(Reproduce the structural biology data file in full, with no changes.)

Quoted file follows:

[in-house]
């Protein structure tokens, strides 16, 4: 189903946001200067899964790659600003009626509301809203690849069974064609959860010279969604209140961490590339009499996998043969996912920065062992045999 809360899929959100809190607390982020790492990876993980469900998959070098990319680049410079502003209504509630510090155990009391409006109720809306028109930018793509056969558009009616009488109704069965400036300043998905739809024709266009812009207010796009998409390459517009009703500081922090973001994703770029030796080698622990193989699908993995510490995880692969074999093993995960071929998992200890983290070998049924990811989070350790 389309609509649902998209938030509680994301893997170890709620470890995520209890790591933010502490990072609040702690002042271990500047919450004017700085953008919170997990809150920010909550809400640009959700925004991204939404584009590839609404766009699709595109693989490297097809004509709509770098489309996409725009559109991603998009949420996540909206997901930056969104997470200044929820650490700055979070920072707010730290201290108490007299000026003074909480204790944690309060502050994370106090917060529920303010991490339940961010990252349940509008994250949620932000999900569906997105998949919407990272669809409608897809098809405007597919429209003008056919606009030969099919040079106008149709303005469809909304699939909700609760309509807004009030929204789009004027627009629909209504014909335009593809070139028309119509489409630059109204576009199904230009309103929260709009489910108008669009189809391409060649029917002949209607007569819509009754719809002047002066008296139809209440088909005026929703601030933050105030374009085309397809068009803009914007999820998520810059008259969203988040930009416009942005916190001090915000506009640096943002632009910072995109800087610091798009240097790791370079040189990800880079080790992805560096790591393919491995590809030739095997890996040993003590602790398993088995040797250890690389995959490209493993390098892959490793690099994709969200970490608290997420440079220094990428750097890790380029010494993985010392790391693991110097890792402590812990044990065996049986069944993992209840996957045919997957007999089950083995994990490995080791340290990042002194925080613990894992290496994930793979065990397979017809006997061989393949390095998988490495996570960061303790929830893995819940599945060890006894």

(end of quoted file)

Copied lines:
[in-house]
């Protein structure tokens, strides 16, 4: 189903946001200067899964790659600003009626509301809203690849069974064609959860010279969604209140961490590339009499996998043969996912920065062992045999 809360899929959100809190607390982020790492990876993980469900998959070098990319680049410079502003209504509630510090155990009391409006109720809306028109930018793509056969558009009616009488109704069965400036300043998905739809024709266009812009207010796009998409390459517009009703500081922090973001994703770029030796080698622990193989699908993995510490995880692969074999093993995960071929998992200890983290070998049924990811989070350790 389309609509649902998209938030509680994301893997170890709620470890995520209890790591933010502490990072609040702690002042271990500047919450004017700085953008919170997990809150920010909550809400640009959700925004991204939404584009590839609404766009699709595109693989490297097809004509709509770098489309996409725009559109991603998009949420996540909206997901930056969104997470200044929820650490700055979070920072707010730290201290108490007299000026003074909480204790944690309060502050994370106090917060529920303010991490339940961010990252349940509008994250949620932000999900569906997105998949919407990272669809409608897809098809405007597919429209003008056919606009030969099919040079106008149709303005469809909304699939909700609760309509807004009030929204789009004027627009629909209504014909335009593809070139028309119509489409630059109204576009199904230009309103929260709009489910108008669009189809391409060649029917002949209607007569819509009754719809002047002066008296139809209440088909005026929703601030933050105030374009085309397809068009803009914007999820998520810059008259969203988040930009416009942005916190001090915000506009640096943002632009910072995109800087610091798009240097790791370079040189990800880079080790992805560096790591393919491995590809030739095997890996040993003590602790398993088995040797250890690389995959490209493993390098892959490793690099994709969200970490608290997420440079220094990428750097890790380029010494993985010392790391693991110097890792402590812990044990065996049986069944993992209840996957045919997957007999089950083995994990490995080791340290990042002194925080613990894992290496994930793979065990397979017809006997061989393949390095998988490495996570960061303790929830893995819940599945060890006894």